Perfectly located along the scenic Delaware River, the Camden Waterfront shares the river's banks with Penn's Landing, just one mile from Philadelphia's historic district, forming a unique two-sided waterfront destination that bubbles over with fun!
There's the screech of the River Line, the rumble of underground PATCO trains, occasional cheers from the Riversharks crowd and Rutgers soccer games, children laughing in playgrounds, revelers at concert tailgate parties, shore birds squawking at the Cooper and Delaware rivers.
Even without the sounds of danger — the wail of police sirens or the hi-lo signal of ambulances and fire horns — Camden is and always has been a source of sound, both discordant and melodious.
For decades, it was a nucleus of technology and home to first The Victor Talking Machine Company, and later, RCA Victor.
Expanding on the sense of hearing, Rutgers-Camden has pulled together an exhibit, "Sounds of Camden.'' It opens microphones, sound stages and listening booths to the history of the city and its high-stepping role in technology. The exhibit encourages and invites participation and appreciation for the city's history.
The free exhibit runs through Dec. 18, Monday through Saturday at the Stedman Gallery in the university's Fine Arts building near Third Street.
Planning the exhibit brought enthusiastic response from university high-rankers with interests spiraling around the technology of communications.
The early stages of planning led to searches for music recordings of such greats as Enrico Caruso and Louis Armstrong, and work of poets Walt Whitman and Nick Virgilio.
Together, the planners and curators of the exhibit researched recording studios in churches and multilevel factories now gone. They dug up the history of the nation's first drive-in movie theater and construction of gramophones and cabinet televisions as large as a chest freezer with a screen the size of an iPad.
The gallery is so packed with historic tidbits it needs more than a single visit.
Dr. Cyril Reade, director of Rutgers-Camden Center for the Arts and an associate professor of art, developed the exhibit after posing the question: "What can you hear in Camden?''
In January 2013, Reade pulled together "Visions of Camden,'' showcasing work of artists. He hopes to draw on the sense of touch for an exhibit next year.
"There is both a historic basis to this and an expansion on the present. We'll be inviting people to perform with poetry readings and oral histories. We even have a very short recording of Walt Whitman himself," said Reade.
One faculty member has asked classes to record bird sounds which are broadcast across the campus.
"We've borrowed things from Rowan (University), the Camden County Historical Society, and the Dover (Delaware) Museum. The Historical Society has lent us one of the first televisions made by RCA," said Reade.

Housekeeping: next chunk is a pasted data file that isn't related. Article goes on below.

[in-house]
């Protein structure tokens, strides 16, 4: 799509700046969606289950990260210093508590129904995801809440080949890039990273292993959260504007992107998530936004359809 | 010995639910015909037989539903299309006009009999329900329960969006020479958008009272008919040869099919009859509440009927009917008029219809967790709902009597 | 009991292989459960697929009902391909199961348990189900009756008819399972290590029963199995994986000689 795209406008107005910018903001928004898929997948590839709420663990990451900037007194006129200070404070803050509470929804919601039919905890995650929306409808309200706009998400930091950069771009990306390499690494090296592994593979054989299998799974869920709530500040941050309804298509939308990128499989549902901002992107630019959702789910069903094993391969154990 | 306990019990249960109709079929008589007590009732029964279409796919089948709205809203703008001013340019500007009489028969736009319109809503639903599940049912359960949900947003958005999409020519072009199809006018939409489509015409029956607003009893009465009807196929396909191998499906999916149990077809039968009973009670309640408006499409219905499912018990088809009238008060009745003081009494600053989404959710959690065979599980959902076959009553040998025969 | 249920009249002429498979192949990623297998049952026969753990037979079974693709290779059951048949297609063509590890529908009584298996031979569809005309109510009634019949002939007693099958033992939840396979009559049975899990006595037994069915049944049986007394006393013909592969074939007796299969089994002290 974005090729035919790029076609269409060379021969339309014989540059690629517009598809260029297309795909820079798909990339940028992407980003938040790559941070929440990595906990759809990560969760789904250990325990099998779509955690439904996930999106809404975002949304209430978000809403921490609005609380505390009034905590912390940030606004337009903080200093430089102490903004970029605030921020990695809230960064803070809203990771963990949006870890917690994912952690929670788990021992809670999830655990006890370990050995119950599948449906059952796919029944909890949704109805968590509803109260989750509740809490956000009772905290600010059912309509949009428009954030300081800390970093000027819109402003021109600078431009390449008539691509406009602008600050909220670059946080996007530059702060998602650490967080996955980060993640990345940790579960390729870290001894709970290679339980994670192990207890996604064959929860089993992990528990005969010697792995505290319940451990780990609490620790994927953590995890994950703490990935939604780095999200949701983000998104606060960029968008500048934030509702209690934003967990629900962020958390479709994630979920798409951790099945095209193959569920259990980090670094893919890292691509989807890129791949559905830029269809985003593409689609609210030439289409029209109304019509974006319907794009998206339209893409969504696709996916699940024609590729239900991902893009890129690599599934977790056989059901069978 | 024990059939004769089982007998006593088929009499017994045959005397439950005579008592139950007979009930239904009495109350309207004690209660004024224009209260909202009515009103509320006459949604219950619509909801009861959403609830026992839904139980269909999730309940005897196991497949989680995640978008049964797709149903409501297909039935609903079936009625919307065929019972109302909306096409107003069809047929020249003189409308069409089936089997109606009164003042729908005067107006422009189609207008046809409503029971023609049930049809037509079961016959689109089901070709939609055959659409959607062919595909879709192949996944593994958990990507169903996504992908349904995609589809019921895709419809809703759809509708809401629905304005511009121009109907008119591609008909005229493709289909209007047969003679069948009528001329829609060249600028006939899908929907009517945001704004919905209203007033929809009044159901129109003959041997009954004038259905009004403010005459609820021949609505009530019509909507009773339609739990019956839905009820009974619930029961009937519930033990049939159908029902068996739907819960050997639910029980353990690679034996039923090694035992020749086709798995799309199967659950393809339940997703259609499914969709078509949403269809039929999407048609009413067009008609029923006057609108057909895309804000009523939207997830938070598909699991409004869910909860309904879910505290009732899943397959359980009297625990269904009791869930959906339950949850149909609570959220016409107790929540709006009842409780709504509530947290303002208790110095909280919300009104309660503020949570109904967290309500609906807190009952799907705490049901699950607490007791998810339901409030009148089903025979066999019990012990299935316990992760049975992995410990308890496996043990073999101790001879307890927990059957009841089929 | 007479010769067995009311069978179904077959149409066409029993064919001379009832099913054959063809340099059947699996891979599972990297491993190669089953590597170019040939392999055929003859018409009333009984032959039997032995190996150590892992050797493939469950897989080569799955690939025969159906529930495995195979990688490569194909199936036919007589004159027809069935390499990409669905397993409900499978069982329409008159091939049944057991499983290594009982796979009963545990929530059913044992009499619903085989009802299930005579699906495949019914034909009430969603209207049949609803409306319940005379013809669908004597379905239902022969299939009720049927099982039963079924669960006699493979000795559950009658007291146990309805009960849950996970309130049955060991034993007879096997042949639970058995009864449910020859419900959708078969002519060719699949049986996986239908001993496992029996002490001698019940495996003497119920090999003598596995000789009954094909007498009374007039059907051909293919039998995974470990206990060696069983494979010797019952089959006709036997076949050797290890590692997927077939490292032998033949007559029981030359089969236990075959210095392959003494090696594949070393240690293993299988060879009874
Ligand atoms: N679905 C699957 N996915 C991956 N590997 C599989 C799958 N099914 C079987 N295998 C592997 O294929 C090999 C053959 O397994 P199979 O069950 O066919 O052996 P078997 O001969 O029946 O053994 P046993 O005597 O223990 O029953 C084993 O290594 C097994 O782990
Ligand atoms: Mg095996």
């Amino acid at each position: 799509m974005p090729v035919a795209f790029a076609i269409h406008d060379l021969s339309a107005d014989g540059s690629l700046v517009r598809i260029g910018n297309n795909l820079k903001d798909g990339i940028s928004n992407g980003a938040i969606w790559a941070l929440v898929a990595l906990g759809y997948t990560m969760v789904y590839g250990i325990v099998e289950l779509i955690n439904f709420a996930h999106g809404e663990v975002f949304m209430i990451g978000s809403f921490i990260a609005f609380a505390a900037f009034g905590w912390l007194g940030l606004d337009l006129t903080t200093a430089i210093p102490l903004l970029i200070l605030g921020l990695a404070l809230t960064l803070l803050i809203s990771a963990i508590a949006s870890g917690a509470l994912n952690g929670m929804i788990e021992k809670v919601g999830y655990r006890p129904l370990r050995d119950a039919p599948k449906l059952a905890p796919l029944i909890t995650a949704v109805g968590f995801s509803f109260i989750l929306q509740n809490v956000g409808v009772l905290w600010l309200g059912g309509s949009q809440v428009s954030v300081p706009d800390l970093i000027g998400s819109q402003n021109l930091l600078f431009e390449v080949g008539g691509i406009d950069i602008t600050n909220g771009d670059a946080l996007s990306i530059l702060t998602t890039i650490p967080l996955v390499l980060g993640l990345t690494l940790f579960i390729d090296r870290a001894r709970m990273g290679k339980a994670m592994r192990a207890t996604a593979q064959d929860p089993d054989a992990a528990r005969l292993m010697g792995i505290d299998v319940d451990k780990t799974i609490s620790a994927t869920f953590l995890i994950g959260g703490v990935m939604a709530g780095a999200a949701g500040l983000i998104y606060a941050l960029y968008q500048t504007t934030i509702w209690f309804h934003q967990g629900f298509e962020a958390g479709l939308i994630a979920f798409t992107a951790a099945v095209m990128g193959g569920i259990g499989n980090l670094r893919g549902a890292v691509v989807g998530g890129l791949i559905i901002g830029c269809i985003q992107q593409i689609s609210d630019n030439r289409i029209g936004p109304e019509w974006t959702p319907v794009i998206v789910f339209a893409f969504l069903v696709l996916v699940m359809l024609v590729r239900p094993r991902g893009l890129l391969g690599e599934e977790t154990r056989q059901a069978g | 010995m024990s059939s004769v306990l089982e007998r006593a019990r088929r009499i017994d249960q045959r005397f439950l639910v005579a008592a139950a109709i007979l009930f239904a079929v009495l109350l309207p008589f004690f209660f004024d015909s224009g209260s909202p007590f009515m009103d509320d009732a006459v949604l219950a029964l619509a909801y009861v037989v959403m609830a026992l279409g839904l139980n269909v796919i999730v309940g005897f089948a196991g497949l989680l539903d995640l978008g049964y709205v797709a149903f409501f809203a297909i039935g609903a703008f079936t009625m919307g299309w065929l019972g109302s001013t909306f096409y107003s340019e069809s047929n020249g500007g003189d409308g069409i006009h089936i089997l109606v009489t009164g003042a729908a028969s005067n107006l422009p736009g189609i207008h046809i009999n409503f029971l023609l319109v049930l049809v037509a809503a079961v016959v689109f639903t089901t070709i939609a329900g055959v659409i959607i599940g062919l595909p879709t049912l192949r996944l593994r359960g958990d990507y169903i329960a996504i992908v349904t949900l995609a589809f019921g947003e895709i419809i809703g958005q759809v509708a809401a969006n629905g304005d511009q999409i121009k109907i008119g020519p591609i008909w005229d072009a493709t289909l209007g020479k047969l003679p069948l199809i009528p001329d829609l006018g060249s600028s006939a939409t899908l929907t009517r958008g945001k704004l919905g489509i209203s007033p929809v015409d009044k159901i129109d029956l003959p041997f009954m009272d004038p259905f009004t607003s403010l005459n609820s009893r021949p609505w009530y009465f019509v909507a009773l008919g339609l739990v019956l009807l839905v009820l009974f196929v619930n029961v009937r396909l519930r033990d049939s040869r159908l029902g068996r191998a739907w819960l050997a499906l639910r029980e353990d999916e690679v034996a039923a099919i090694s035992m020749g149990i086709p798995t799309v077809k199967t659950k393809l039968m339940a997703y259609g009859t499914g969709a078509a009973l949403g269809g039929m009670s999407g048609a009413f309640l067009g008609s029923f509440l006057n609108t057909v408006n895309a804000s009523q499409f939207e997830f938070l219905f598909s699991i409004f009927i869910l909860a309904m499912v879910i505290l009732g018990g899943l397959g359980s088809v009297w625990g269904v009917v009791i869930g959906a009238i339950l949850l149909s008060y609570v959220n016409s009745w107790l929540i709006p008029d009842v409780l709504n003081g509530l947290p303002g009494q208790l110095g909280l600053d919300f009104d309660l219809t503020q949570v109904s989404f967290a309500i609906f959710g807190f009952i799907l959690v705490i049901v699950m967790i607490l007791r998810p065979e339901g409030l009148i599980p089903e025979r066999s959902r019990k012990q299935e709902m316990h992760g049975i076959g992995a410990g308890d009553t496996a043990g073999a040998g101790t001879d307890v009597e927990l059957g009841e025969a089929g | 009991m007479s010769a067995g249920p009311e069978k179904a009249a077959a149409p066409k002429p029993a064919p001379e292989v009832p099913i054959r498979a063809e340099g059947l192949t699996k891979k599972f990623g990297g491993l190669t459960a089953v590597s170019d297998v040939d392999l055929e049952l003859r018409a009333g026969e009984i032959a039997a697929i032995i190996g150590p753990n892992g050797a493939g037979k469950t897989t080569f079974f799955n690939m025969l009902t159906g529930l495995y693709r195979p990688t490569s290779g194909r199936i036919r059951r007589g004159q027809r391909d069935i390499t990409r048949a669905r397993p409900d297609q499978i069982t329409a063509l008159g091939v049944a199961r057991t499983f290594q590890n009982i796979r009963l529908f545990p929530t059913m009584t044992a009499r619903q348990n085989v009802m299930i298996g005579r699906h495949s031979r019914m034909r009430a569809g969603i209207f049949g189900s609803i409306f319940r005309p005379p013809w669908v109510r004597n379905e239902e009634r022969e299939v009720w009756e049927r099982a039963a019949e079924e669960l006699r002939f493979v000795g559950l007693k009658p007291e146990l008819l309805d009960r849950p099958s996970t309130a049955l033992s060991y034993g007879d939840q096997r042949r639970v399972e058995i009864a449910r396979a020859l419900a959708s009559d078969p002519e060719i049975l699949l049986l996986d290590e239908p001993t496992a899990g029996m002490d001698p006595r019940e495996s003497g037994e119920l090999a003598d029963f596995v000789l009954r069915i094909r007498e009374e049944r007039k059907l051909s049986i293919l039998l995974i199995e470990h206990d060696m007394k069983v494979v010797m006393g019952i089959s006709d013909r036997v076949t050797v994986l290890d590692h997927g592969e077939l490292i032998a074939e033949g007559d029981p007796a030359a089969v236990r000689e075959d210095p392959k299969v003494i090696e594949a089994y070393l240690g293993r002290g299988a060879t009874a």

The gallery is brightened by RCA posters and advertisements.
The exhibit is more than just stuff to look at while you walk around. Live productions are ongoing throughout its run.
One portion showcases Camden's history as the site of the first drive-in movie theater, near today's Airport Circle in Pennsauken. A loop of movies from when that open-air theater was in business, some of the early "talkies" from 1933 to 1935, are projected onto a screen.
Even that open-air entertainment idea of Richard Hollingshead involved Camden industry because he hired RCA to develop directional sound, blasting the sound of the movie to the parked cars. No car speaker system was functional until the 1940s.
"Neighbors weren't very happy," said Dr. Tyler Hoffman, a professor of English at Rutgers.
Recordings at listening spots include not only the famous musicians but elocutionists and actors from the 20th century, including Orson Welles.
Hoffman reached out to students in the English department to sign up for a marathon reading of Whitman's "Leaves of Grass.''
Hoffman has put together a binder of manuscripts of poetry by the late Nick Virgilio, a Camden resident with an international reputation. Virgilio also had worked as a disc jockey for Jerry Blavat and a radio sports announcer.
"Sound recordings are just as important a part of American history as the development of automobiles," said Stefan Arnarson, whose draw to the recording industry cane from his father, whom he described as "a hi-fi fanatic."
"There was unbelievable creativity on the artistic side as well as the technical that happened here," said Arnarson, who joined the Rutgers faculty in 2005. "I've been doing research on this for years. There are catalogs listing the artists, but not the studios they used. One of the mainstay studios was at the corner of Cooper and Front. It's no longer there.
"Camden was Caruso's preferred place to record," he said.
Arnarson said Thomas Edison "didn't see the opportunity for what the technology became. He saw it as a dictation device for offices."
When RCA started as a separate company in 1919, "it was just for military to develop communications systems. Work was done here with radios. I've often referred to Camden as the Silicone Valley of America at the time." he said.